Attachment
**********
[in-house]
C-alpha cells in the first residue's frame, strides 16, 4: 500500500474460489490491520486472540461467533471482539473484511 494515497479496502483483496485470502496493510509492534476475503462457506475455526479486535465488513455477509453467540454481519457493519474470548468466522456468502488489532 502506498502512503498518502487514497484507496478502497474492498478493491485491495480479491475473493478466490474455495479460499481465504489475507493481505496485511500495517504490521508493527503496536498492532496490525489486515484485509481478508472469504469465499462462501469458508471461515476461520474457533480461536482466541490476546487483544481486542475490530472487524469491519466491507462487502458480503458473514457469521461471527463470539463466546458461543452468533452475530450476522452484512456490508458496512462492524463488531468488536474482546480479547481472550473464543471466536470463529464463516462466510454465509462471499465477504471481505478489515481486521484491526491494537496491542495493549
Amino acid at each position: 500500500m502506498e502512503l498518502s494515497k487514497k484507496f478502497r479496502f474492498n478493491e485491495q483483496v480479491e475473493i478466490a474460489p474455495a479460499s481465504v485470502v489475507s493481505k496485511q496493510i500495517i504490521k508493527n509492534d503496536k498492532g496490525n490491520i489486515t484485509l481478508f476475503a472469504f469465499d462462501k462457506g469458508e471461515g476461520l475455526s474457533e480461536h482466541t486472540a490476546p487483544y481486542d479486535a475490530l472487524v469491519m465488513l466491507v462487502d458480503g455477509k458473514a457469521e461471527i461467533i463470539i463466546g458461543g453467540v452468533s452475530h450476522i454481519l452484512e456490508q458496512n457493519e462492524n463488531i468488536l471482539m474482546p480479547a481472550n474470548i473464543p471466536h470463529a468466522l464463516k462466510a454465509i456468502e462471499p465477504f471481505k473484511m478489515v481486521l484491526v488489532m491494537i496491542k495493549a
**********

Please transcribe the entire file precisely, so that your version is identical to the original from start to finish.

[in-house]
C-alpha cells in the first residue's frame, strides 16, 4: 500500500474460489490491520486472540461467533471482539473484511 494515497479496502483483496485470502496493510509492534476475503462457506475455526479486535465488513455477509453467540454481519457493519474470548468466522456468502488489532 502506498502512503498518502487514497484507496478502497474492498478493491485491495480479491475473493478466490474455495479460499481465504489475507493481505496485511500495517504490521508493527503496536498492532496490525489486515484485509481478508472469504469465499462462501469458508471461515476461520474457533480461536482466541490476546487483544481486542475490530472487524469491519466491507462487502458480503458473514457469521461471527463470539463466546458461543452468533452475530450476522452484512456490508458496512462492524463488531468488536474482546480479547481472550473464543471466536470463529464463516462466510454465509462471499465477504471481505478489515481486521484491526491494537496491542495493549
Amino acid at each position: 500500500m502506498e502512503l498518502s494515497k487514497k484507496f478502497r479496502f474492498n478493491e485491495q483483496v480479491e475473493i478466490a474460489p474455495a479460499s481465504v485470502v489475507s493481505k496485511q496493510i500495517i504490521k508493527n509492534d503496536k498492532g496490525n490491520i489486515t484485509l481478508f476475503a472469504f469465499d462462501k462457506g469458508e471461515g476461520l475455526s474457533e480461536h482466541t486472540a490476546p487483544y481486542d479486535a475490530l472487524v469491519m465488513l466491507v462487502d458480503g455477509k458473514a457469521e461471527i461467533i463470539i463466546g458461543g453467540v452468533s452475530h450476522i454481519l452484512e456490508q458496512n457493519e462492524n463488531i468488536l471482539m474482546p480479547a481472550n474470548i473464543p471466536h470463529a468466522l464463516k462466510a454465509i456468502e462471499p465477504f471481505k473484511m478489515v481486521l484491526v488489532m491494537i496491542k495493549a